Zimbabwe

Zimbabwe: Flood victims tell their stories

by Mark South

Zimbabwe has been severely affected by the floods that hit southern Africa over the last few weeks, including the Muzarabani area. We have asked four flood victims currently staying at an Agricultural Rural Development Authority Farm (ARDA) in Muzarabani (Zimbabwe) to explain how they have been affected. They all received Red Cross aid in their villages before evacuating to the government-run ARDA farm.

Many of the beneficiaries brought Red Cross issued items with them to the farm where they have access to clean and reliable water, sanitation and food. Most families left some members behind sheltering in Red Cross tents pitched on higher ground above the level of the floods; even though almost all crops have been destroyed, they do not want to completely abandon their fields and villages.

Ribetia Mutoro, 65, from Mvundura Village in Muzarabani

"The floods came early in the morning. It was seven a.m. and we were getting ready to go out to the fields when suddenly the water came in through the door of my home. My family lost four huts, they were completely flattened by the water. I used to have ten chickens but only one survived. I came to the ARDA on my own after the floods last week, even though they are ruined my two sons and three grandchildren didn't want to leave our fields behind, I have no idea where they are now. We heard a truck was coming to rescue people from the village but the truck got stuck and we had to come on foot - it took me two days to walk the 80km from my village to the farm here. After the floods the Red Cross came and helped us very quickly. They gave us some blankets, kitchen equipment, a jerry can, a mosquito net and most importantly a tent so we had somewhere to shelter. Then we moved to some higher ground to keep out of the water and put the tent up, as far as I know my family is still there, but I don't know. When the water came it was terrifying, I'm getting better now but whenever I think about what happened I feel so scared and I've been having nightmares about it.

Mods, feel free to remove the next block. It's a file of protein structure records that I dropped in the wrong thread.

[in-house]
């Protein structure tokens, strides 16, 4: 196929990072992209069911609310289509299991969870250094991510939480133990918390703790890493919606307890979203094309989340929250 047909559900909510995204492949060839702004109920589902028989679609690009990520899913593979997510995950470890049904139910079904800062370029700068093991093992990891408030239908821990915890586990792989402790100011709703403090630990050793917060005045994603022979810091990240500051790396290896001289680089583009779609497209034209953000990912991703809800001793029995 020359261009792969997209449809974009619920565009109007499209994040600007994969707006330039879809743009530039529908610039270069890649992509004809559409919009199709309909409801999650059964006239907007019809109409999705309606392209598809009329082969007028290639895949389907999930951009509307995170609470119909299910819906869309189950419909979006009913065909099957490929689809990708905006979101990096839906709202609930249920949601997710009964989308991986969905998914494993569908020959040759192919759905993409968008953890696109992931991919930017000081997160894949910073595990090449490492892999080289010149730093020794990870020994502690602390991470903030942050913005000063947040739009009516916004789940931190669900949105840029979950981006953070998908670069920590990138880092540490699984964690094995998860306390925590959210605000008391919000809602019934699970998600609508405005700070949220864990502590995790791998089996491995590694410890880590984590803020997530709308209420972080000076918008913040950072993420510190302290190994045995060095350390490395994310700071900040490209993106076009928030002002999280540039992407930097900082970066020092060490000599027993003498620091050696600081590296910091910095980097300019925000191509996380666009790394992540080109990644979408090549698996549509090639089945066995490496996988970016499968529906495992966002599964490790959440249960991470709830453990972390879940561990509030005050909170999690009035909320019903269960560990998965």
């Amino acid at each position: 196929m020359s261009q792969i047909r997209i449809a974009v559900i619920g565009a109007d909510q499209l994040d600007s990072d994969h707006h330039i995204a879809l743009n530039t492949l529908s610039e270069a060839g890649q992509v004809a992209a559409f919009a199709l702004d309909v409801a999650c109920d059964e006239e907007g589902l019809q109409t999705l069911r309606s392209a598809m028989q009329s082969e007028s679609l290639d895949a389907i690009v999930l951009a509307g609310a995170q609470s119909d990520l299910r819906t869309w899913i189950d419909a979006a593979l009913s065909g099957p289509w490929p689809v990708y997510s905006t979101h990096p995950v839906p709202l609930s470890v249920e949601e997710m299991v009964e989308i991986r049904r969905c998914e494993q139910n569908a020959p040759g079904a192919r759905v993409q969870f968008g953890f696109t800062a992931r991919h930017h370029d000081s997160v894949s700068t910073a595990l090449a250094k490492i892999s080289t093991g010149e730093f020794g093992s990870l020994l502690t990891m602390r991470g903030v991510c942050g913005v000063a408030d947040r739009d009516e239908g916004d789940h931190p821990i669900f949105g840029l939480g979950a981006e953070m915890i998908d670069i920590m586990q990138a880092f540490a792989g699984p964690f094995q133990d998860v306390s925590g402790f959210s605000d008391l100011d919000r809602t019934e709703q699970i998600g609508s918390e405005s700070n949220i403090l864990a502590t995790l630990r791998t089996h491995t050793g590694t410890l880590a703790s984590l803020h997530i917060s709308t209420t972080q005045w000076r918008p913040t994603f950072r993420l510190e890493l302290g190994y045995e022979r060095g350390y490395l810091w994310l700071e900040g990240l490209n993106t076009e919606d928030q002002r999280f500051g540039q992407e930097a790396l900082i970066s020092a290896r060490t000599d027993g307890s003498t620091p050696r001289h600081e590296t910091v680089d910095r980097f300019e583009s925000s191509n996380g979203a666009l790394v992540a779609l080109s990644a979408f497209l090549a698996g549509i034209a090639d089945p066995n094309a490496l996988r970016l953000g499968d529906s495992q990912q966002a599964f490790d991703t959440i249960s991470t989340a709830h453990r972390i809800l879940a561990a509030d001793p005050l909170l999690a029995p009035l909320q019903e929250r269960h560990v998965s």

Living at the farm is okay, I miss my family but at least here I'm away from the danger of flooding and I know I can get clean water and food. I've been told by our village head that he will help us find a new place to live on higher land away from the river. I wouldn't want to return to my old home - my house has been destroyed and I'd be too scared of the floods coming again.

I'd really like to say a big thank you to the Red Cross and everyone who helped me and my family, we couldn't have had any future without the help they gave us. We had nothing and it was this help that kept us alive and gave us the will to carry on, otherwise we might have given up.

I don't want to go back to my old village, I can't go back. I am an old woman but my children and grandchildren are still young and I want to prepare a better future for them without the threat of these floods. All my food and crops were washed away so I have no chance of harvesting anything and nothing to go back to even if I wanted to, I would just face the same problems and dangers all over again."

Gertrude Chamadzi, 22, and two-year-old daughter Gamuchiria Mawrara from Chadereka village

"When the floods came, my family's two huts were destroyed and a lot of our food stores were washed away. We took refuge in a secondary school at first and then a government truck came and brought me and my two younger sisters to this farm. Here it is better but there are a lot of problems in the flooded area, we can't get clean water and there are a lot of mosquitoes. We only had dirty water to drink and we had to give it to the baby too so I'm very worried for her health. I don't think she's really aware what is happening but she has been very upset. She cries a lot more now and I think maybe she has suffered some shock because of the changes.